• Will be reliably displayed for most users under normal conditions

Do disabled buttons still need to be contrast compliant for accessibility?

Very related to this question: Accessible Disabled State but that is about how to style disabled buttons to make them accessibility compliant, but my question is slightly different.

Is it actually an accessibility requirement for disabled features to be contrast compliant?

You are not hiding functionality from visually impaired people by making it grey on grey because the feature is unavailable to everyone, so they are not missing out on features because of this. Yes, it’s always better for everything to be contrast compliant, but that might not be relevant here.

The situation is this – we have to disable features of our web application when the system is undergoing scheduled maintenance. Therefore we don’t want to remove the buttons altogether because we want the user to know that the feature is only temporarily unavailable. Additional messaging is provided on the page stating that some features are unavailable.

We designed a standard inactive state button (dark grey text on lighter grey button background) but it has come back to us with the concern that it may be failing DDA compliance. However I disagree with that concern for the reasons I state above. Am I mistaken, or is it OK to have grey-on-grey buttons for such situations?

Note: I’m not looking for any alternative solutions (leave that to the linked questions) my query is specifically about whether or not this is an accessibility concern.

Why color contrast is important and example of current online companies using it?

Can someone give me examples of color contrast for accessibility which big companies websites use?

I am only able to find 2 live website examples—————————

I am doing toggle switch contrast switch for my e-commerce website but was not able to find any other e-commerce website doing so.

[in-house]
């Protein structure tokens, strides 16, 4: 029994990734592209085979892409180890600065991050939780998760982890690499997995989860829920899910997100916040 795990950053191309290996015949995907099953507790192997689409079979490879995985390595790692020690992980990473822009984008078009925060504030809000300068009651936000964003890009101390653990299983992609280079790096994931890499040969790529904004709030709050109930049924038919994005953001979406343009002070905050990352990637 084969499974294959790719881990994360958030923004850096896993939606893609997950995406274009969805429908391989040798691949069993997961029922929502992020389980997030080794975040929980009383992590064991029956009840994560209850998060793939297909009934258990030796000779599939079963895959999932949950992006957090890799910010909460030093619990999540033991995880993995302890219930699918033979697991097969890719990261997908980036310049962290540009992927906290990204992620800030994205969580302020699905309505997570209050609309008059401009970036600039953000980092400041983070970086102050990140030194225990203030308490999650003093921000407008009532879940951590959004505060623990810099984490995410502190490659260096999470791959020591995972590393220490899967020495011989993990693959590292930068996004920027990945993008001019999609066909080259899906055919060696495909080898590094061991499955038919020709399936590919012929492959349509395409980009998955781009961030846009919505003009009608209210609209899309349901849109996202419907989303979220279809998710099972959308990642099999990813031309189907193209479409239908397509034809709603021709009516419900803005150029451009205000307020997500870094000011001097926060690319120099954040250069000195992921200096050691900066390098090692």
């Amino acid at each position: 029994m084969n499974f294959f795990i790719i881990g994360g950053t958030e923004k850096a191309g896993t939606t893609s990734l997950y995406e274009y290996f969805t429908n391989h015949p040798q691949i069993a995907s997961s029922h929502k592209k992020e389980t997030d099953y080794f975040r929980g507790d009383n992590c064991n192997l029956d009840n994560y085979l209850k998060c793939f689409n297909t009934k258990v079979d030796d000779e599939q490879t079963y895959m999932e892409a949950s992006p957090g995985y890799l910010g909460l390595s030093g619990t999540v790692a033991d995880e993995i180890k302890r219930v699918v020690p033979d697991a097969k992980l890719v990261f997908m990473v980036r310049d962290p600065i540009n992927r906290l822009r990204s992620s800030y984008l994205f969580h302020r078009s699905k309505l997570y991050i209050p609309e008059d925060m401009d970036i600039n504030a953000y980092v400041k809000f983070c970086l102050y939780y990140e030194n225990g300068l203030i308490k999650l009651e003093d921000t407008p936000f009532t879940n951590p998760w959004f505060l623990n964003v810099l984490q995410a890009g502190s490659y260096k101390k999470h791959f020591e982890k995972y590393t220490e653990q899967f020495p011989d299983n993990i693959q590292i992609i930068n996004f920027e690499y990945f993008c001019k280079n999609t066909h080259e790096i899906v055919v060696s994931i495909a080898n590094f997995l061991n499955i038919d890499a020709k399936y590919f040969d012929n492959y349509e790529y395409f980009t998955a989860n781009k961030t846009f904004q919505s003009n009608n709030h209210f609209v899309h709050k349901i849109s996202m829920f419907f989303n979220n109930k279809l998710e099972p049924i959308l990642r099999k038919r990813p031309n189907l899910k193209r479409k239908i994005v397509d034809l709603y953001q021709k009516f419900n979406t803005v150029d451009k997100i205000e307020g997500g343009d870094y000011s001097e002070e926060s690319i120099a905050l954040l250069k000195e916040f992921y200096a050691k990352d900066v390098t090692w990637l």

Can someone give me a reference to this color contrast which other websites are using it?

I want a reference for those sites which actually uses this feature

Button passes contrast test however button’s background and div’s background are low contrast

I have been going back and forth with design about this. I think there should be a contrast with the button and the div that holds the button, however, design says there is no rule about that. I try to research about this topic all around the internet and this is my last resource to find out about this. Here is an image that shows what I am talking about. enter image description here

The button color and the text are accessible, however the background of the div and the background of the text have low resolution.

Please help and thank you in advance:


Should websites provide high contrast or alternate schemes?

With regards to Accessibility, many sites focus on font-size adjustments either the browser’s / OS’s native controls or via a control on the page (usually denoted by 3 capital A’s of varying size).

However, there are some instances where a contrast adjustment may be needed. Webpages can be affected by the OS’s high contrast mode (mentioned here with screen shot); however, depending on the stylesheet, this may end up being a mess.

Because of this, should websites that have higher accessibility requirements provide options for the visitor to select a style / color scheme that provides a higher contrast than the default? If so, should there be varying degrees or just normal and the extreme high contrast mode that’s look like the OS’s version?